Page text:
Thursday, March 22, 2018
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I presented you with this thought: if athletes like Tim Tebow (football), Craig Counsell (baseball), as well as others can make it to the professional level using unorthodox mechanics, should we just let our kids experiment and find what works best for them, or is it our responsibility to teach them the proper mechanics?
Here is a selection of some of your thoughts….
Mr. Kuyper
I found your article, “You be the judge….” Interesting. You conclude the article by asking whether or not there is a time or place when athleticism trumps mechanics.
Among the many responsibilities associated with coaching is that of helping athletes to learn and develop their knowledge and skills; that is, to afford them the best opportunity for success and enjoyment. A coach must first of all teach the fundamentals associated with the sport. How else will the athlete know the difference between what he/she thinks is correct and the correct/most effective technique? For a coach to knowingly ignore teaching the fundamentals is irresponsible, as is allowing an athlete to continue to use unorthodox methods without instruction and guidance. Parents, administrators, assistant coaches, and the public expect coaches to know the fundamentals and to help each athlete, according to his/her abilities to strive to learn and master the fundamentals. Furthermore, coaches are compensated to teach and help the athletes to pursue their athletic potential.
The awkward and unorthodox examples of professional success you cite in the article (Tebow and Counsell) cannot be disputed. However, these athletes have learned to overcome what possibly is a handicap associated with their respective styles. How much easier would it have been for these athletes to progress and become expert if at a younger age they were “coached up” to master the skills and techniques?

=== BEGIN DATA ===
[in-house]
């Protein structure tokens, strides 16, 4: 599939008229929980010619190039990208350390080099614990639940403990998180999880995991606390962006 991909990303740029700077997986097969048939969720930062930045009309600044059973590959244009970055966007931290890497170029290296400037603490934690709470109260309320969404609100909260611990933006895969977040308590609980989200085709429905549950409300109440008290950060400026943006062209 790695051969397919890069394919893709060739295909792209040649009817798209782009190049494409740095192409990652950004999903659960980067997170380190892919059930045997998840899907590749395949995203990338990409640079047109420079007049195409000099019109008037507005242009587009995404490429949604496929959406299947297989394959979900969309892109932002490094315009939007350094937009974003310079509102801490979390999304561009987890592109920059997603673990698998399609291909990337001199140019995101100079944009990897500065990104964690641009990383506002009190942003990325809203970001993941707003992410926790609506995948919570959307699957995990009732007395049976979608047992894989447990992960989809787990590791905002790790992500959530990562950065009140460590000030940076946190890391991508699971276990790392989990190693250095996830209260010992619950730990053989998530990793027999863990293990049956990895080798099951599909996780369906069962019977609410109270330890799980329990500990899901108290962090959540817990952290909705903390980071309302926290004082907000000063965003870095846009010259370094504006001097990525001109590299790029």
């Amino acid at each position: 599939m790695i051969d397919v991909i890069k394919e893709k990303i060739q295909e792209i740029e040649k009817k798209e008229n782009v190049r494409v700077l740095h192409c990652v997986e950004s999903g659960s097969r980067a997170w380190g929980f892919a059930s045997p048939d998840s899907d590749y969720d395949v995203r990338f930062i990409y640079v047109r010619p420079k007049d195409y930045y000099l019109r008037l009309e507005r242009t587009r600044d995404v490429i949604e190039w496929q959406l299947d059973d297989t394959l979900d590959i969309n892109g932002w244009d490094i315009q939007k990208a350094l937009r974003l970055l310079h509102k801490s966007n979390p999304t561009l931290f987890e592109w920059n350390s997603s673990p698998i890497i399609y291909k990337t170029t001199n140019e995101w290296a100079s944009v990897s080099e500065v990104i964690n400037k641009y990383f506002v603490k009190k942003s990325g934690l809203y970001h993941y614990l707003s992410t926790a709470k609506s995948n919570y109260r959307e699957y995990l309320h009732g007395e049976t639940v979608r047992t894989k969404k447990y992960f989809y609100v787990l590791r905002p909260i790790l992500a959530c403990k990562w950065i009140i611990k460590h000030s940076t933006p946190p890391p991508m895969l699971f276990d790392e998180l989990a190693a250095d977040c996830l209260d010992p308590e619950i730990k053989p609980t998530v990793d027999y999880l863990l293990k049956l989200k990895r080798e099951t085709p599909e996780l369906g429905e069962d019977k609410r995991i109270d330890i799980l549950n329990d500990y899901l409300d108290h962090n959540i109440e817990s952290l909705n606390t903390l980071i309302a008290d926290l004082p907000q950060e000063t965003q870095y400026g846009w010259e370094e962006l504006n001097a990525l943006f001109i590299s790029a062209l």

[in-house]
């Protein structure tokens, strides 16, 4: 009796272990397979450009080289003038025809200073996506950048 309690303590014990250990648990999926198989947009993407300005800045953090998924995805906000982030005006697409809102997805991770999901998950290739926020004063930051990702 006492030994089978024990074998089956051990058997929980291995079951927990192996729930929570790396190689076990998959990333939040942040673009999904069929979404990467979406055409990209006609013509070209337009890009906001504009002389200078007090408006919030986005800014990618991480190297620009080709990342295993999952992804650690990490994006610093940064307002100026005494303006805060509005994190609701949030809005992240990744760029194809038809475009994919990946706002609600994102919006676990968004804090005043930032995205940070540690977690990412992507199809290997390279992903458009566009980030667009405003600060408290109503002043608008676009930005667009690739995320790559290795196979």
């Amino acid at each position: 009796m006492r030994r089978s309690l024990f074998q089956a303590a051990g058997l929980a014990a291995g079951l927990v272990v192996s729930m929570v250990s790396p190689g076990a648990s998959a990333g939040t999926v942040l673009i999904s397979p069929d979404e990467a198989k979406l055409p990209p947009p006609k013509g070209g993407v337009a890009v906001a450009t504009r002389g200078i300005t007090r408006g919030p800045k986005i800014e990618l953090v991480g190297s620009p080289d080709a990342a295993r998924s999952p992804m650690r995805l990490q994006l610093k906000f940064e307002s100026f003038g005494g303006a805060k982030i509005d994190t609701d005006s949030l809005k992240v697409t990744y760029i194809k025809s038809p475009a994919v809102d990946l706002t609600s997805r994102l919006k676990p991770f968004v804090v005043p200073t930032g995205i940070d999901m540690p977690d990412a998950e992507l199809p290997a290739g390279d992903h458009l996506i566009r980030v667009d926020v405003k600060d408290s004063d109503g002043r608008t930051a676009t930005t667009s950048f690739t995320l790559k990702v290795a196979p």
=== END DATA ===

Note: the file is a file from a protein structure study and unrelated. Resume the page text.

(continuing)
Ted Ingalls Goodyear, Arizona


I am a high school baseball coach with the primary responsibility of teaching the hitters. As a hitting coach, my rule is simple: if a kid is succeeding, leave him or her alone. Witness Mays, Clemente, Berra, and Luis Gonzales — there are many radically different approaches to successful hitting. This is the only aspect of sport in which I claim expertise, but I suspect the principle would apply to many aspects of many sports.

Terry Woods
Varsity Assistant Baseball Coach
Bourgade Catholic High School

Thanks to all who responded. You had great input. The results were very lopsided in the favor of “teach the proper mechanics”.
I am on their side as well.
Those who have found success with bad body mechanics are in the vast minority. The margin for error is so unbelievably small, that our kids need every little bit of help that is possible. Teaching the correct and proper way to shoot, hit, kick…etc is crucial.
I think that taking a risk on developing a unique style in hopes that it will set you apart and give you the competitive edge is a shaky game plan. If you thought that making it to the pros was tough already, try to make it with poor fundamentals and bad body mechanics.
Good luck with that one!
The other point that needs to be made and understood is that it takes twice as long to perfect a movement if it is done improperly.
I have worked with thousands of basketball players and know that those who shoot the basketball with proper mechanics will shoot at a higher percentage than those shooting with poor mechanics. For them to shoot as good as those using correct form, they will need to shoot an enormous amount of extra shoots on their own to perfect their atypical shooting form.
Most kids don’t have the time, or the interest to master their form if this is what is needed to equal those with good shooting form.
Defeat will take over and they either quit playing and/or passive indifference kicks in and they just settle in to mediocrity.
We owe it to the kids to give them the best opportunity for success. So, I am all in for teaching the correct mechanics.
If you have comments or questions for Tom Kuyper, you can email him at:

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